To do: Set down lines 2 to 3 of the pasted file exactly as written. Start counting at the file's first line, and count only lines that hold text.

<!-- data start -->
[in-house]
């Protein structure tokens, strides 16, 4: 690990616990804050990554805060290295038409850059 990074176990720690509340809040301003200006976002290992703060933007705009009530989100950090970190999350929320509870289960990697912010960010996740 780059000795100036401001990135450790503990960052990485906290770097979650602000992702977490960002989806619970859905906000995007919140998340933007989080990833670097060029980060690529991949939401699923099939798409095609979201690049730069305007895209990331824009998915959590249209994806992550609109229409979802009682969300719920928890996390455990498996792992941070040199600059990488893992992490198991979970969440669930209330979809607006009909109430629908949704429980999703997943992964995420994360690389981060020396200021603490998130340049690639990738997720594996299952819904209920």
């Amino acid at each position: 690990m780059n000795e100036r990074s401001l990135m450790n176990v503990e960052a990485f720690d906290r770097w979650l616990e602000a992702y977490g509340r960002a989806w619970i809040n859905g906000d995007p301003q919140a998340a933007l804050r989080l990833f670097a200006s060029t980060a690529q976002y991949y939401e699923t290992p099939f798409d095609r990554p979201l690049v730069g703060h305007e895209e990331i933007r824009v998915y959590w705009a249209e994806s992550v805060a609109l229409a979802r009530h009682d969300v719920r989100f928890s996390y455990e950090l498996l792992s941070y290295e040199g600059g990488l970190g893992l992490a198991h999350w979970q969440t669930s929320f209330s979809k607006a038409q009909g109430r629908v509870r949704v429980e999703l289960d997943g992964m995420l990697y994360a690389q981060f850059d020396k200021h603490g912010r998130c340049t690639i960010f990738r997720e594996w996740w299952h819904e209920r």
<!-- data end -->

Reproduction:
């Protein structure tokens, strides 16, 4: 690990616990804050990554805060290295038409850059 990074176990720690509340809040301003200006976002290992703060933007705009009530989100950090970190999350929320509870289960990697912010960010996740 780059000795100036401001990135450790503990960052990485906290770097979650602000992702977490960002989806619970859905906000995007919140998340933007989080990833670097060029980060690529991949939401699923099939798409095609979201690049730069305007895209990331824009998915959590249209994806992550609109229409979802009682969300719920928890996390455990498996792992941070040199600059990488893992992490198991979970969440669930209330979809607006009909109430629908949704429980999703997943992964995420994360690389981060020396200021603490998130340049690639990738997720594996299952819904209920």
């Amino acid at each position: 690990m780059n000795e100036r990074s401001l990135m450790n176990v503990e960052a990485f720690d906290r770097w979650l616990e602000a992702y977490g509340r960002a989806w619970i809040n859905g906000d995007p301003q919140a998340a933007l804050r989080l990833f670097a200006s060029t980060a690529q976002y991949y939401e699923t290992p099939f798409d095609r990554p979201l690049v730069g703060h305007e895209e990331i933007r824009v998915y959590w705009a249209e994806s992550v805060a609109l229409a979802r009530h009682d969300v719920r989100f928890s996390y455990e950090l498996l792992s941070y290295e040199g600059g990488l970190g893992l992490a198991h999350w979970q969440t669930s929320f209330s979809k607006a038409q009909g109430r629908v509870r949704v429980e999703l289960d997943g992964m995420l990697y994360a690389q981060f850059d020396k200021h603490g912010r998130c340049t690639i960010f990738r997720e594996w996740w299952h819904e209920r």